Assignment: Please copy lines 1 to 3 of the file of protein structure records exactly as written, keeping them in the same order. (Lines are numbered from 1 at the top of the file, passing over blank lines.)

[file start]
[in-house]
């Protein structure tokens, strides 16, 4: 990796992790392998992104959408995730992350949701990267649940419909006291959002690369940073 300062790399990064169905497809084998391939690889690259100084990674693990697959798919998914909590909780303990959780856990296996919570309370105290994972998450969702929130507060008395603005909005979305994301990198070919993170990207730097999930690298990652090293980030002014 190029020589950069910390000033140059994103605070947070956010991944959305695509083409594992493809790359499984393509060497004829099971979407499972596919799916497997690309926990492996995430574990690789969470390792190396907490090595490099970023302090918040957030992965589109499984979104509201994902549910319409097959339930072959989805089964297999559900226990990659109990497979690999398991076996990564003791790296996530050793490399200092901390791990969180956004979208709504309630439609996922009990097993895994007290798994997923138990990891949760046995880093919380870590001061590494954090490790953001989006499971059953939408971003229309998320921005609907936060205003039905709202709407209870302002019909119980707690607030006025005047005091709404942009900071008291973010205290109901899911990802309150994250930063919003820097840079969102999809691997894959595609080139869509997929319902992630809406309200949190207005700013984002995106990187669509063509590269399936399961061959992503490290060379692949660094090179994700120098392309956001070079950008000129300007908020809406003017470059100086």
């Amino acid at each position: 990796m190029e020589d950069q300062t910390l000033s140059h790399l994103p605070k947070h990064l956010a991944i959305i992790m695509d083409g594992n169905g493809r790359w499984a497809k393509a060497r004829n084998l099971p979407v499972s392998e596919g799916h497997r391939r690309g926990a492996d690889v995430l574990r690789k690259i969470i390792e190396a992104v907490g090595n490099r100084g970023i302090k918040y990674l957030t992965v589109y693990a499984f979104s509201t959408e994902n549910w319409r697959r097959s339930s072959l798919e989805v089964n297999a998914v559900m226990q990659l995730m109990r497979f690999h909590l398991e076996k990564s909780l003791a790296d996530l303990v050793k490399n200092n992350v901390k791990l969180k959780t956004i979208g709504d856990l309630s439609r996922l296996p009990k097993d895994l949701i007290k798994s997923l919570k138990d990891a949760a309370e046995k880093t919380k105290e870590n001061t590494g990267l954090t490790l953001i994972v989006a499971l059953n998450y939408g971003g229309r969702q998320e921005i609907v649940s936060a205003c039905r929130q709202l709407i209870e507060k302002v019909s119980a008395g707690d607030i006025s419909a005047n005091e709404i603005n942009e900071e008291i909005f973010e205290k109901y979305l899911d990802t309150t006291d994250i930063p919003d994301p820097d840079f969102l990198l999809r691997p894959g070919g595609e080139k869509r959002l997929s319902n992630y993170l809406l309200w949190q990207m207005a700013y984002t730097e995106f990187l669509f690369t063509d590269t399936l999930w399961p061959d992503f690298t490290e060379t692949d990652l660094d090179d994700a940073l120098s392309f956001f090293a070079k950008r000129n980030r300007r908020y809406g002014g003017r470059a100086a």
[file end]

[in-house]
């Protein structure tokens, strides 16, 4: 990796992790392998992104959408995730992350949701990267649940419909006291959002690369940073 300062790399990064169905497809084998391939690889690259100084990674693990697959798919998914909590909780303990959780856990296996919570309370105290994972998450969702929130507060008395603005909005979305994301990198070919993170990207730097999930690298990652090293980030002014 190029020589950069910390000033140059994103605070947070956010991944959305695509083409594992493809790359499984393509060497004829099971979407499972596919799916497997690309926990492996995430574990690789969470390792190396907490090595490099970023302090918040957030992965589109499984979104509201994902549910319409097959339930072959989805089964297999559900226990990659109990497979690999398991076996990564003791790296996530050793490399200092901390791990969180956004979208709504309630439609996922009990097993895994007290798994997923138990990891949760046995880093919380870590001061590494954090490790953001989006499971059953939408971003229309998320921005609907936060205003039905709202709407209870302002019909119980707690607030006025005047005091709404942009900071008291973010205290109901899911990802309150994250930063919003820097840079969102999809691997894959595609080139869509997929319902992630809406309200949190207005700013984002995106990187669509063509590269399936399961061959992503490290060379692949660094090179994700120098392309956001070079950008000129300007908020809406003017470059100086």
């Amino acid at each position: 990796m190029e020589d950069q300062t910390l000033s140059h790399l994103p605070k947070h990064l956010a991944i959305i992790m695509d083409g594992n169905g493809r790359w499984a497809k393509a060497r004829n084998l099971p979407v499972s392998e596919g799916h497997r391939r690309g926990a492996d690889v995430l574990r690789k690259i969470i390792e190396a992104v907490g090595n490099r100084g970023i302090k918040y990674l957030t992965v589109y693990a499984f979104s509201t959408e994902n549910w319409r697959r097959s339930s072959l798919e989805v089964n297999a998914v559900m226990q990659l995730m109990r497979f690999h909590l398991e076996k990564s909780l003791a790296d996530l303990v050793k490399n200092n992350v901390k791990l969180k959780t956004i979208g709504d856990l309630s439609r996922l296996p009990k097993d895994l949701i007290k798994s997923l919570k138990d990891a949760a309370e046995k880093t919380k105290e870590n001061t590494g990267l954090t490790l953001i994972v989006a499971l059953n998450y939408g971003g229309r969702q998320e921005i609907v649940s936060a205003c039905r929130q709202l709407i209870e507060k302002v019909s119980a008395g707690d607030i006025s419909a005047n005091e709404i603005n942009e900071e008291i909005f973010e205290k109901y979305l899911d990802t309150t006291d994250i930063p919003d994301p820097d840079f969102l990198l999809r691997p894959g070919g595609e080139k869509r959002l997929s319902n992630y993170l809406l309200w949190q990207m207005a700013y984002t730097e995106f990187l669509f690369t063509d590269t399936l999930w399961p061959d992503f690298t490290e060379t692949d990652l660094d090179d994700a940073l120098s392309f956001f090293a070079k950008r000129n980030r300007r908020y809406g002014g003017r470059a100086a």